The Vicuna & Alpaca Registry and Research Journal

I would like to welcome you to read and learn about the Vicuna and Alpaca Registry and Research Association (VARRA). I know you will find this project both exciting and educational. It is our fervent hope to share with you our dream of what we hope to accomplish through the diligent care, selective breeding and love of the Vicuna and Alpaca.

In this, our first issue of the Vicuna and Alpaca Registry and Research Journal (VARRJ), we will be discussing some the very special attributes of the Vicuna and how the gene pool of this wondrous camelid was nearly exterminated. We will also discuss how we intend on preserving some of this gene pool in the United States made possible by probable descendency of the Alpaca from the wild Vicuna. Not only will we preserve some the gene pool but also we will improve the economic qualities of the Alpaca.

Most importantly, this issue will describe the Registry, upon which all else is predicated. Without a controlled and protected Registry the research, breeding and genetics would go undocumented.

So please, sit back, enjoy and absorb the wonder of the magnificent Vicuna and understand why this animal was the sole privy of the Incan elite.


Table of Contents

History of the Vicuna
The Pacuna®: The Dream
The Vicuna Alpaca Registry: VAR
Pacuna® Research: Goals & Methods
VAR: The Website
The Sponsors: Investment
Observing the Pacuna®


History of the Vicuna

The Vicuna is one of two non-domesticated camelids, the other being the guanaco. The Vicuna, however, retains one of the richest and noblest of histories, including one of the earliest attempts by man to maintain a non domesticated animal with a harvestable product through artificial selection or perhaps natural selection aided by man. Darwin after having visited Peru in 1868 wrote, Vicuna management is one of the most curious cases of selection by semi-civilized people, or indeed by any people. The Incas sheared the wild guanaco and Vicuna; the old males and females were killed, and the others set at liberty; the young animals selected from the most beautiful and strong were given their freedom. Here than, we have selection by man aiding natural selection.

Of course, the attribute that makes the Vicuna so unique and the focus of such royal attention is this animal's most amazing fiber. The very soft and small diameter fiber (around 12 microns) is said to be the finest animal fiber in the world. Indeed, the Incas considered it so valuable that only the rulers were permitted to wear it and possession of it was punished by death to those outside the aristocracy. So valuable is the fiber that even in modern times a jacket made of Vicuna fiber started a bit of a scandal in the Truman Administration. Today, although Vicuna fiber is once again available commercially it is still an object of illicit activity.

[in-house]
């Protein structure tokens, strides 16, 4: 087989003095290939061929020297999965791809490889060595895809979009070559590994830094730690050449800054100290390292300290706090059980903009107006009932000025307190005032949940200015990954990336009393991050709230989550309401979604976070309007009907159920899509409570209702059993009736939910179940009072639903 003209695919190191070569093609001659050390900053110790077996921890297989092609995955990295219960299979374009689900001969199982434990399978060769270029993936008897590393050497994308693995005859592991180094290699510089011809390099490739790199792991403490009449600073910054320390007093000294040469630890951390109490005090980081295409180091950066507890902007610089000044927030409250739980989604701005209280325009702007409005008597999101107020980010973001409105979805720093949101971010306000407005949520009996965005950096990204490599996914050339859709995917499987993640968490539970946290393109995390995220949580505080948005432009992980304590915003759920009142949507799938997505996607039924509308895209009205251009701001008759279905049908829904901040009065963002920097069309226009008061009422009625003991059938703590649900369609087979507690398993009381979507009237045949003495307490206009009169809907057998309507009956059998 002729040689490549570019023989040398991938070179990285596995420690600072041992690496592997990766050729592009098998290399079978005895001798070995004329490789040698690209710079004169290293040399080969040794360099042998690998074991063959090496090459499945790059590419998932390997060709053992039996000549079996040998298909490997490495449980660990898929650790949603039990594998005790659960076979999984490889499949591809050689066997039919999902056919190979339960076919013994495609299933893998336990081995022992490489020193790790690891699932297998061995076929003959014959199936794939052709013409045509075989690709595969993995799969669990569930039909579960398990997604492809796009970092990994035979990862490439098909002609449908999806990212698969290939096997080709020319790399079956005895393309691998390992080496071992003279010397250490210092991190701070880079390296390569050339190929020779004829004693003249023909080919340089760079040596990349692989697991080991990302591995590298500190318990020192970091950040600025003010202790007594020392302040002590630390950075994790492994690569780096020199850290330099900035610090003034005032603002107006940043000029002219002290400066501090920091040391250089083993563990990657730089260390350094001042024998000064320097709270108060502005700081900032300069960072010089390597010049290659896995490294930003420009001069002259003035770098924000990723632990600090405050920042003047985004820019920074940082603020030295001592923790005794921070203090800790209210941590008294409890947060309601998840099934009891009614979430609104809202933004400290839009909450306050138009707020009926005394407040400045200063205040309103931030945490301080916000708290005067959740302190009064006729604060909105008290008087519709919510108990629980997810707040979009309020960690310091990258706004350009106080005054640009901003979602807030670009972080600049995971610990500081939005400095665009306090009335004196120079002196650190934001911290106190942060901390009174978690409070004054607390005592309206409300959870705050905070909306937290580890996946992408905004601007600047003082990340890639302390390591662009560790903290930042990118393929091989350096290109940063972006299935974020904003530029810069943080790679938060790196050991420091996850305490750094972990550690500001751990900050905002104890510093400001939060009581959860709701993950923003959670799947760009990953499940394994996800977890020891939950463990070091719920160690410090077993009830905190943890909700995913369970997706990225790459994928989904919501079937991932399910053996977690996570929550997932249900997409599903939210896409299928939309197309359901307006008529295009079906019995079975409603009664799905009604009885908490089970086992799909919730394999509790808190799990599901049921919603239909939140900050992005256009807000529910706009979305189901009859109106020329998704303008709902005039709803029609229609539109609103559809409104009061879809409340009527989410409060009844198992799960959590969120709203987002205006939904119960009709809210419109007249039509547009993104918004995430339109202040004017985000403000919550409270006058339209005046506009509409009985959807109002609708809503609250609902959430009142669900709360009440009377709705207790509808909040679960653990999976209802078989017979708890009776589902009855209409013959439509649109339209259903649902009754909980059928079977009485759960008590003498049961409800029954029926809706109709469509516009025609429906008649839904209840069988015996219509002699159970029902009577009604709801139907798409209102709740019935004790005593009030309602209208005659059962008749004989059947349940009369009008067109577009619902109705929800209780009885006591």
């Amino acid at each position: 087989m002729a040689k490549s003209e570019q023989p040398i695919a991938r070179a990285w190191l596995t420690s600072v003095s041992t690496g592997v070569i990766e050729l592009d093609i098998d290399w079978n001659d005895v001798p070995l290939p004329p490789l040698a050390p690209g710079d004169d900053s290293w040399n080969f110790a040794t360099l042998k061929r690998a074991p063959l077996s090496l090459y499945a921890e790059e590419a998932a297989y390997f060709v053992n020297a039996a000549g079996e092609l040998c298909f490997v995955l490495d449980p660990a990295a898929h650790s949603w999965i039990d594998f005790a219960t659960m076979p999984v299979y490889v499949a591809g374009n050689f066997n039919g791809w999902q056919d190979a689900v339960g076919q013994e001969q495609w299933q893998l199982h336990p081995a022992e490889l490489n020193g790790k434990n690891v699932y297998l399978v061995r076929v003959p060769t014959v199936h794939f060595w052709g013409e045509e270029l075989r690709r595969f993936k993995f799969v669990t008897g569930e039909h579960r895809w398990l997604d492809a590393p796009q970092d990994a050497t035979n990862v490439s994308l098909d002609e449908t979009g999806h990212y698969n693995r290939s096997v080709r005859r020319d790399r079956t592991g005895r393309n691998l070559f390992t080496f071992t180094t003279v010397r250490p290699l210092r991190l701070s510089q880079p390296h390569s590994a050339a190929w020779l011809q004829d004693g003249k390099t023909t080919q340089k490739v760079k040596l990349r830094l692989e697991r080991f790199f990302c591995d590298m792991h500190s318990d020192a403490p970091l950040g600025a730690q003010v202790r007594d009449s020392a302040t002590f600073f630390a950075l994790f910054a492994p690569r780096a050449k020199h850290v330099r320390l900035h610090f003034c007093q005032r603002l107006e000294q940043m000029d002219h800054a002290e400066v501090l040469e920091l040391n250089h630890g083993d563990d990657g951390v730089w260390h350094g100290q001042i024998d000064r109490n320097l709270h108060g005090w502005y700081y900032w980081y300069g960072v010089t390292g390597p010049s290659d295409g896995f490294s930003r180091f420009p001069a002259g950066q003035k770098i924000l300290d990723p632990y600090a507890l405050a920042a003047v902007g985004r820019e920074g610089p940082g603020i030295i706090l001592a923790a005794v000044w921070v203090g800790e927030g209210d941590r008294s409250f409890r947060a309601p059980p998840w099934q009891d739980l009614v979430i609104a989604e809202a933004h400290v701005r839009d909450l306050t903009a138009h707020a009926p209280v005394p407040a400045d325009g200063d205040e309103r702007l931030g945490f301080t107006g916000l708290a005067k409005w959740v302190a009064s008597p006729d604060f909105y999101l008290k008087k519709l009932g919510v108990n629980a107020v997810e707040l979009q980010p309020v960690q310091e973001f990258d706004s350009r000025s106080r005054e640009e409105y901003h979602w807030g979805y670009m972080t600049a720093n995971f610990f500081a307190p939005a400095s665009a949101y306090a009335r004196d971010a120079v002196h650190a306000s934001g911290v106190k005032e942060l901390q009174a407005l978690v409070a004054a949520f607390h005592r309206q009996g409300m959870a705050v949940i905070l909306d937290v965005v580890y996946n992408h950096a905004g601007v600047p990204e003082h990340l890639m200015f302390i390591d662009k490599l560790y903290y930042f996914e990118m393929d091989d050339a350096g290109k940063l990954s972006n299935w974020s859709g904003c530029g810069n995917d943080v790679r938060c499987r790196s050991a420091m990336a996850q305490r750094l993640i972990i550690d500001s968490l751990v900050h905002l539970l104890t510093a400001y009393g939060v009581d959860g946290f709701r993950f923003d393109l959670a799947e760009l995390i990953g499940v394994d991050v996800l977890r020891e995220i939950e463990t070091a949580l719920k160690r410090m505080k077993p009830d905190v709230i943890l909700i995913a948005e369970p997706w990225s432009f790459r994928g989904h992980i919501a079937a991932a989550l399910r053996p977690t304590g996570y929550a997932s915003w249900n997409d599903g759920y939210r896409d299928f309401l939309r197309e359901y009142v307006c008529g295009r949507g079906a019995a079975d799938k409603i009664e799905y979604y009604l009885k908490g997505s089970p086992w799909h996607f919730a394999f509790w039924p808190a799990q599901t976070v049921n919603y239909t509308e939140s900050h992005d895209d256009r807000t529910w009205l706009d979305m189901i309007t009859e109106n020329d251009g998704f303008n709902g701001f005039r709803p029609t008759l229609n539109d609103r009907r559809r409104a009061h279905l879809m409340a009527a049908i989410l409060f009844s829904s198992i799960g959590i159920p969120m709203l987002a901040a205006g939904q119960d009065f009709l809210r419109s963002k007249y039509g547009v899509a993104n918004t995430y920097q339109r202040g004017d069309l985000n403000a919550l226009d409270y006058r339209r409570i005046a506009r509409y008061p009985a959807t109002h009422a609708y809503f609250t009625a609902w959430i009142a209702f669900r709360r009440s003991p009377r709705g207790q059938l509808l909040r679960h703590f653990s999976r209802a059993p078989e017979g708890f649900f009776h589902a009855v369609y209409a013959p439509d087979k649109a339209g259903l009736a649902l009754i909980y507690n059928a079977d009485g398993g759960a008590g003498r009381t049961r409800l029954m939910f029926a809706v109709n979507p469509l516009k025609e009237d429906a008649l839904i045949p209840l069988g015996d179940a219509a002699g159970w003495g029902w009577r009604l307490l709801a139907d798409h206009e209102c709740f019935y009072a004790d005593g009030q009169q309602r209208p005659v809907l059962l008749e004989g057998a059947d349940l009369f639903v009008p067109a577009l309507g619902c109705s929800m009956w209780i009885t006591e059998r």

The Vicuna is found in four South American countries: Peru, Chile, Bolivia and Argentina. They are divided into sub-species, depending on geographical origin and can be differentiated by such characteristics as color patterns and bib size. Prior to the Spanish invasions of the area Vicuna numbers were plentiful. The Spaniards were not merciful to the noble animal, however. They found it easier to shoot them to collect the fiber than to catch and release them. It did not take long to decimate the population. The slaughter continued into the early to mid 20th century as firearms became more available to the masses. In addition, the introduction of other livestock, including sheep, into the Vicuna ranges increased competition for survival.

The result was less than 2000 animals surviving in the 1960's. The various governments and world organizations finally decided to step into action. The Vicuna convention was started in the late 60's and local protection was initiated. Peru and Bolivia originally signed on with Chile and Argentina following later. In the late 70's the five states representing the geographical home of the Vicuna signed an agreement to protect, conserve and utilize the Vicuna in a sustainable manner. Currently, there are over 200,000 animals, the bulk being in Peru. The respective governments have allowed the local communities to organize the "Chaku" or the rounding up of the Vicuna in a controlled manner, shear them and than release them. Research continues on the best methods for these programs to reduce the stress and possible health related problems to the animals as well as the best ways to help the locals whose lands the animals graze, profit from the sale of the fiber. There is some work progressing to captive raise the Vicuna in the countries of origin. Much work remains to be done to see if such programs are practical, both economically as well as practically. The Vicuna is truly a wild animal and attempts at domestication could prove difficult. There has been some research into crossing the Vicuna with the domesticated alpaca. This plan may be a better way to "domesticate" Vicuna bloodlines and improve fiber quality in the alpaca. The hybrid, often called the Pacuna®, has been shown to handle captivity well, maintain fertility and in fact, greatly improve the fiber quality of alpacas. Currently, there is a research-breeding herd of Pacuna® in the United States in Southern NH.